White House Asked to Increase Crypto Regulation
A task force organized by the Institute for Security and Technology has urged the White House to tackle the rise in ransomware attacks and make it harder for cybercrimes to be committed.
Law enforcement agencies, cybersecurity experts, and governments came together to make a series of recommendations to the Biden administration that aim to disrupt the illegal activities of threat actors.
A report submitted by the task force contained 48 recommendations, including advice to step up the regulation of cryptocurrencies and to root out safe havens sheltering ransomware attackers from capture and prosecution.
The task force noted in the report that the volume of cyber-attacks has increased by four times year on year and that cybercrime is now a $350m criminal industry.
The report is based on consultations carried out with researchers at Chainalysis Inc, cybersecurity experts at Palo Alto Networks Inc, and law enforcement agencies in Canada, the United Kingdom, and the United States.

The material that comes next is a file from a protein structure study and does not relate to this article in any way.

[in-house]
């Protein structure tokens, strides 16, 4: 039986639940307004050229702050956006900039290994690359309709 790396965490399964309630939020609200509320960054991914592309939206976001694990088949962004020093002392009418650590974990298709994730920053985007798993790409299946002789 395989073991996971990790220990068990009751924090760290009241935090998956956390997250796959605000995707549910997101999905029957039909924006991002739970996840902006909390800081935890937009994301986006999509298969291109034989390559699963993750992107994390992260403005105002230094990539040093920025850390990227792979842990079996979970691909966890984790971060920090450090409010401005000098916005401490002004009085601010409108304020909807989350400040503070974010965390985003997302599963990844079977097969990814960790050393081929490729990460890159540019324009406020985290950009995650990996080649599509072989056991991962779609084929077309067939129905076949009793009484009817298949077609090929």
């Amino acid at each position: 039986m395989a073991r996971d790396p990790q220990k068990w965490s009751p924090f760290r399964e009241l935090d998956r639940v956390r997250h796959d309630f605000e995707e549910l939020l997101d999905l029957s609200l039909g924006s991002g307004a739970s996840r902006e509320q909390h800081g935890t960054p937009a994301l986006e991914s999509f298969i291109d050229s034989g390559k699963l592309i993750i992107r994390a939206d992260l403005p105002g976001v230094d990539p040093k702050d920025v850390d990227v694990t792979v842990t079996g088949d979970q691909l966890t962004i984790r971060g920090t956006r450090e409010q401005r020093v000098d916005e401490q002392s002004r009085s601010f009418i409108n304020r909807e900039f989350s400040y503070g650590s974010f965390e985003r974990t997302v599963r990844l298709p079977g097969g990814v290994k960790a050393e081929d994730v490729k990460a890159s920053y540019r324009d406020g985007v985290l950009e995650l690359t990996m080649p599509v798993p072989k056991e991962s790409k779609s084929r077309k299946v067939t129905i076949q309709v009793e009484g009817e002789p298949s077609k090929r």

Among the recommendations contained within the report are five priorities described as “foundational and urgent.” These include using the long arm of the law and diplomatic channels to dissuade countries from offering cyber-criminals a safe haven in which to operate.
“Most ransomware criminals are based in nation-states that are unwilling or unable to prosecute this cyber crime, and because ransoms are paid through cryptocurrency, they are difficult to trace,” states the report. “This global challenge demands an ‘all hands on deck’ approach, with support from the highest levels of government.”
In the report, the task force notes that cyber-criminals favor cryptocurrencies when extorting payments from their victims as they are largely unregulated and transactions can be difficult to track.
The task force called for governments to step up cryptocurrency regulation and make it a requirement for crypto exchanges and trading desks to enforce basic “know your customer,” anti-money laundering, and financial terrorism laws.
Chainalysis director of market development Don Spies said: “Believe these recommendations can go a long way to combating a problem that’s out of control.”
The report comes a week after the United States Justice Department created its own independent task force specifically to tackle ransomware.